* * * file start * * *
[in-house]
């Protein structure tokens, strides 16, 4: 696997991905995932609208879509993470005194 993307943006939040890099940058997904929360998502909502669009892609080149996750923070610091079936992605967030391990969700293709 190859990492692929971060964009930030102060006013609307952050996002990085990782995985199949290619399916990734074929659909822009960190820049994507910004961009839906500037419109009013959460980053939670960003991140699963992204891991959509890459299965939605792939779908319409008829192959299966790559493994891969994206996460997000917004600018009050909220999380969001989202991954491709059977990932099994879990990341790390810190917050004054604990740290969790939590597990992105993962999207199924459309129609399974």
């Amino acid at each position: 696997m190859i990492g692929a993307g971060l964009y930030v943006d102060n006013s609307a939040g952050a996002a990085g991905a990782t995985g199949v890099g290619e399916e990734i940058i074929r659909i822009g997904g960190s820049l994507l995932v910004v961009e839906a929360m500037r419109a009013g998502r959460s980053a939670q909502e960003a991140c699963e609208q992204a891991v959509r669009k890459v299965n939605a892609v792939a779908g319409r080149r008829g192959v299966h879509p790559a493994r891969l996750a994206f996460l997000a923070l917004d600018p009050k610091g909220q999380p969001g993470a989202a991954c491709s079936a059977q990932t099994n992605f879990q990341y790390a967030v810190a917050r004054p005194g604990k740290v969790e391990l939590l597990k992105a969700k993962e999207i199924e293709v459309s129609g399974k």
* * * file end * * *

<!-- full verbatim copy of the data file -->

[in-house]
């Protein structure tokens, strides 16, 4: 696997991905995932609208879509993470005194 993307943006939040890099940058997904929360998502909502669009892609080149996750923070610091079936992605967030391990969700293709 190859990492692929971060964009930030102060006013609307952050996002990085990782995985199949290619399916990734074929659909822009960190820049994507910004961009839906500037419109009013959460980053939670960003991140699963992204891991959509890459299965939605792939779908319409008829192959299966790559493994891969994206996460997000917004600018009050909220999380969001989202991954491709059977990932099994879990990341790390810190917050004054604990740290969790939590597990992105993962999207199924459309129609399974």
């Amino acid at each position: 696997m190859i990492g692929a993307g971060l964009y930030v943006d102060n006013s609307a939040g952050a996002a990085g991905a990782t995985g199949v890099g290619e399916e990734i940058i074929r659909i822009g997904g960190s820049l994507l995932v910004v961009e839906a929360m500037r419109a009013g998502r959460s980053a939670q909502e960003a991140c699963e609208q992204a891991v959509r669009k890459v299965n939605a892609v792939a779908g319409r080149r008829g192959v299966h879509p790559a493994r891969l996750a994206f996460l997000a923070l917004d600018p009050k610091g909220q999380p969001g993470a989202a991954c491709s079936a059977q990932t099994n992605f879990q990341y790390a967030v810190a917050r004054p005194g604990k740290v969790e391990l939590l597990k992105a969700k993962e999207i199924e293709v459309s129609g399974k």